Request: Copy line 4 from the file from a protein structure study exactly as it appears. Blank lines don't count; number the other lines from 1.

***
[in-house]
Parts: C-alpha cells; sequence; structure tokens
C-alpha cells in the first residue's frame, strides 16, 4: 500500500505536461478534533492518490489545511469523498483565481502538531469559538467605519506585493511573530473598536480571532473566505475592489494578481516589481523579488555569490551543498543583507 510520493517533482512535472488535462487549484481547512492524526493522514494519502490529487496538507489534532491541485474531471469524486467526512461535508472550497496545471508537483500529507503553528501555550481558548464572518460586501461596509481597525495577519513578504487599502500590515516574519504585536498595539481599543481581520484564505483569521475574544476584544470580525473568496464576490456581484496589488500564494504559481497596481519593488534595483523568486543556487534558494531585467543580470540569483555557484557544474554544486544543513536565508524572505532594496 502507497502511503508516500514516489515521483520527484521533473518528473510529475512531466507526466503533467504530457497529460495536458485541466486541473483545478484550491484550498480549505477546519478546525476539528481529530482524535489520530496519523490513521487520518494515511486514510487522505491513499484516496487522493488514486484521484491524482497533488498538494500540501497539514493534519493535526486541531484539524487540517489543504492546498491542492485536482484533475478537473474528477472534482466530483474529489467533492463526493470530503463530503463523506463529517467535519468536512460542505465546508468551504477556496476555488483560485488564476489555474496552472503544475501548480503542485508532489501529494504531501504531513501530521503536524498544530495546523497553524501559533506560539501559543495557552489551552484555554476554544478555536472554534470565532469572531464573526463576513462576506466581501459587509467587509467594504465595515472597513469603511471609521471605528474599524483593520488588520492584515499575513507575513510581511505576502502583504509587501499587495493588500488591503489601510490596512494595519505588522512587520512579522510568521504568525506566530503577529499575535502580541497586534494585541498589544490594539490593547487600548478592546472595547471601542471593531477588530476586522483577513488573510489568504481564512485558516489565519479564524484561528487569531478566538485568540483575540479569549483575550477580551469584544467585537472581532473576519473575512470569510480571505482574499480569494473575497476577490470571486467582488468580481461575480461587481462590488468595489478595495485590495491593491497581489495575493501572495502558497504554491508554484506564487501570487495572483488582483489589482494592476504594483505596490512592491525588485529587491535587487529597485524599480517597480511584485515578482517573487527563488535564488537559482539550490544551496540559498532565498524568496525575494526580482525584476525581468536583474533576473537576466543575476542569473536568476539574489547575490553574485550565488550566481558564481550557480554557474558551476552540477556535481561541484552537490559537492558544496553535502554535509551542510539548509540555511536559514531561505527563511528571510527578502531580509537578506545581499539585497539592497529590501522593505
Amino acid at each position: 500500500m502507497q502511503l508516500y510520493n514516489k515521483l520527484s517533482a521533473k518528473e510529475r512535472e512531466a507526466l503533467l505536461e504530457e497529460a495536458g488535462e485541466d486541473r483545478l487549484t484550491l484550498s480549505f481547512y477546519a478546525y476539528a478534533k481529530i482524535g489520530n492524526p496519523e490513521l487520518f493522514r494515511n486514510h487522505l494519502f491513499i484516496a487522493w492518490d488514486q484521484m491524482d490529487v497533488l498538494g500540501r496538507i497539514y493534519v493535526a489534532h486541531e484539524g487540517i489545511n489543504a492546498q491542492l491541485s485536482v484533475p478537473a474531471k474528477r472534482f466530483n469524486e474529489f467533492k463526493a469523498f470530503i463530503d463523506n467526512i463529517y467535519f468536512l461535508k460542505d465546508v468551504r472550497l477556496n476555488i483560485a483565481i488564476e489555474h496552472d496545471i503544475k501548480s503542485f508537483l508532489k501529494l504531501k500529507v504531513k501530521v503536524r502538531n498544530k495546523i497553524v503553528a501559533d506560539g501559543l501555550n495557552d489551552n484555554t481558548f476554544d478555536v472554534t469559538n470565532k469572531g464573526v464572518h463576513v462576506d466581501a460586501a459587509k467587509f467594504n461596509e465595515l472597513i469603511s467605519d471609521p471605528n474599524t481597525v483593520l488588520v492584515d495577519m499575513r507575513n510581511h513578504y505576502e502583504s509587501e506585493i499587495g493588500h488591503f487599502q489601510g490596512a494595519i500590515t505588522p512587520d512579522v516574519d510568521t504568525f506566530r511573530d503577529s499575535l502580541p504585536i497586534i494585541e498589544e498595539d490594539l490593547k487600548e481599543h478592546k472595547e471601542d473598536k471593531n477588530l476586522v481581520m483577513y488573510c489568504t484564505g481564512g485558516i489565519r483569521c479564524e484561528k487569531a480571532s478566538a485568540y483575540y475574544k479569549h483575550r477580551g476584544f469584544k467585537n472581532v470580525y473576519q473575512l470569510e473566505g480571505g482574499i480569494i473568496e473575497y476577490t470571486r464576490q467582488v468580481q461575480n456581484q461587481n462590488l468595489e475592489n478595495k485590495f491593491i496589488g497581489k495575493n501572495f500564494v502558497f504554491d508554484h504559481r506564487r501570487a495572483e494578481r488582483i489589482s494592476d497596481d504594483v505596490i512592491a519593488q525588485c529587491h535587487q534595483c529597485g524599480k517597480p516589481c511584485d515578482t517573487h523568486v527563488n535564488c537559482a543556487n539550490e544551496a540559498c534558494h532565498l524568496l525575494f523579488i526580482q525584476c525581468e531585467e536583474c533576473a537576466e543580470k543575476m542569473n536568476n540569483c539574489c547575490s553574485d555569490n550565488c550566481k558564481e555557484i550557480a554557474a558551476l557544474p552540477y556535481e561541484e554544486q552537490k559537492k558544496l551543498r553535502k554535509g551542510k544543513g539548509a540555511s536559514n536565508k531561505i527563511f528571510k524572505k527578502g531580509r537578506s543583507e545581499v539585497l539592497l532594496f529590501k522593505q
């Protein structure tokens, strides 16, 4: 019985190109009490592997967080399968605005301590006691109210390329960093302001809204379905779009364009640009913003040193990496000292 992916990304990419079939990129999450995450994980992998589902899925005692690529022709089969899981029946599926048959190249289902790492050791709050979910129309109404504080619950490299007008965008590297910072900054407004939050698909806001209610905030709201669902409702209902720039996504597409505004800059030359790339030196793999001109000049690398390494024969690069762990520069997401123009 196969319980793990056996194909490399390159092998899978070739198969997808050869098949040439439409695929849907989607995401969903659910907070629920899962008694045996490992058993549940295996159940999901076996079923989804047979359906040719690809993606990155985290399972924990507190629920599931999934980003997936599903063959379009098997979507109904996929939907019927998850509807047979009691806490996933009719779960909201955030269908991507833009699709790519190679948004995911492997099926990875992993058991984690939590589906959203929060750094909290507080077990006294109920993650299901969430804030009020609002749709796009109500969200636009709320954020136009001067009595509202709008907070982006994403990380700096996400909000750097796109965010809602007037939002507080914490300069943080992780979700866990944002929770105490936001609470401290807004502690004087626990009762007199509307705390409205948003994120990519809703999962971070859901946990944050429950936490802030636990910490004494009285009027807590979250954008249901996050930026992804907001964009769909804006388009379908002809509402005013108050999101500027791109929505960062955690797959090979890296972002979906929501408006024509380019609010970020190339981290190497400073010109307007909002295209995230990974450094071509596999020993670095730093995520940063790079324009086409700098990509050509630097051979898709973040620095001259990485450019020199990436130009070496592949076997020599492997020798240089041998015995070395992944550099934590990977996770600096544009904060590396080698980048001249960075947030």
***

Amino acid at each position: 500500500m502507497q502511503l508516500y510520493n514516489k515521483l520527484s517533482a521533473k518528473e510529475r512535472e512531466a507526466l503533467l505536461e504530457e497529460a495536458g488535462e485541466d486541473r483545478l487549484t484550491l484550498s480549505f481547512y477546519a478546525y476539528a478534533k481529530i482524535g489520530n492524526p496519523e490513521l487520518f493522514r494515511n486514510h487522505l494519502f491513499i484516496a487522493w492518490d488514486q484521484m491524482d490529487v497533488l498538494g500540501r496538507i497539514y493534519v493535526a489534532h486541531e484539524g487540517i489545511n489543504a492546498q491542492l491541485s485536482v484533475p478537473a474531471k474528477r472534482f466530483n469524486e474529489f467533492k463526493a469523498f470530503i463530503d463523506n467526512i463529517y467535519f468536512l461535508k460542505d465546508v468551504r472550497l477556496n476555488i483560485a483565481i488564476e489555474h496552472d496545471i503544475k501548480s503542485f508537483l508532489k501529494l504531501k500529507v504531513k501530521v503536524r502538531n498544530k495546523i497553524v503553528a501559533d506560539g501559543l501555550n495557552d489551552n484555554t481558548f476554544d478555536v472554534t469559538n470565532k469572531g464573526v464572518h463576513v462576506d466581501a460586501a459587509k467587509f467594504n461596509e465595515l472597513i469603511s467605519d471609521p471605528n474599524t481597525v483593520l488588520v492584515d495577519m499575513r507575513n510581511h513578504y505576502e502583504s509587501e506585493i499587495g493588500h488591503f487599502q489601510g490596512a494595519i500590515t505588522p512587520d512579522v516574519d510568521t504568525f506566530r511573530d503577529s499575535l502580541p504585536i497586534i494585541e498589544e498595539d490594539l490593547k487600548e481599543h478592546k472595547e471601542d473598536k471593531n477588530l476586522v481581520m483577513y488573510c489568504t484564505g481564512g485558516i489565519r483569521c479564524e484561528k487569531a480571532s478566538a485568540y483575540y475574544k479569549h483575550r477580551g476584544f469584544k467585537n472581532v470580525y473576519q473575512l470569510e473566505g480571505g482574499i480569494i473568496e473575497y476577490t470571486r464576490q467582488v468580481q461575480n456581484q461587481n462590488l468595489e475592489n478595495k485590495f491593491i496589488g497581489k495575493n501572495f500564494v502558497f504554491d508554484h504559481r506564487r501570487a495572483e494578481r488582483i489589482s494592476d497596481d504594483v505596490i512592491a519593488q525588485c529587491h535587487q534595483c529597485g524599480k517597480p516589481c511584485d515578482t517573487h523568486v527563488n535564488c537559482a543556487n539550490e544551496a540559498c534558494h532565498l524568496l525575494f523579488i526580482q525584476c525581468e531585467e536583474c533576473a537576466e543580470k543575476m542569473n536568476n540569483c539574489c547575490s553574485d555569490n550565488c550566481k558564481e555557484i550557480a554557474a558551476l557544474p552540477y556535481e561541484e554544486q552537490k559537492k558544496l551543498r553535502k554535509g551542510k544543513g539548509a540555511s536559514n536565508k531561505i527563511f528571510k524572505k527578502g531580509r537578506s543583507e545581499v539585497l539592497l532594496f529590501k522593505q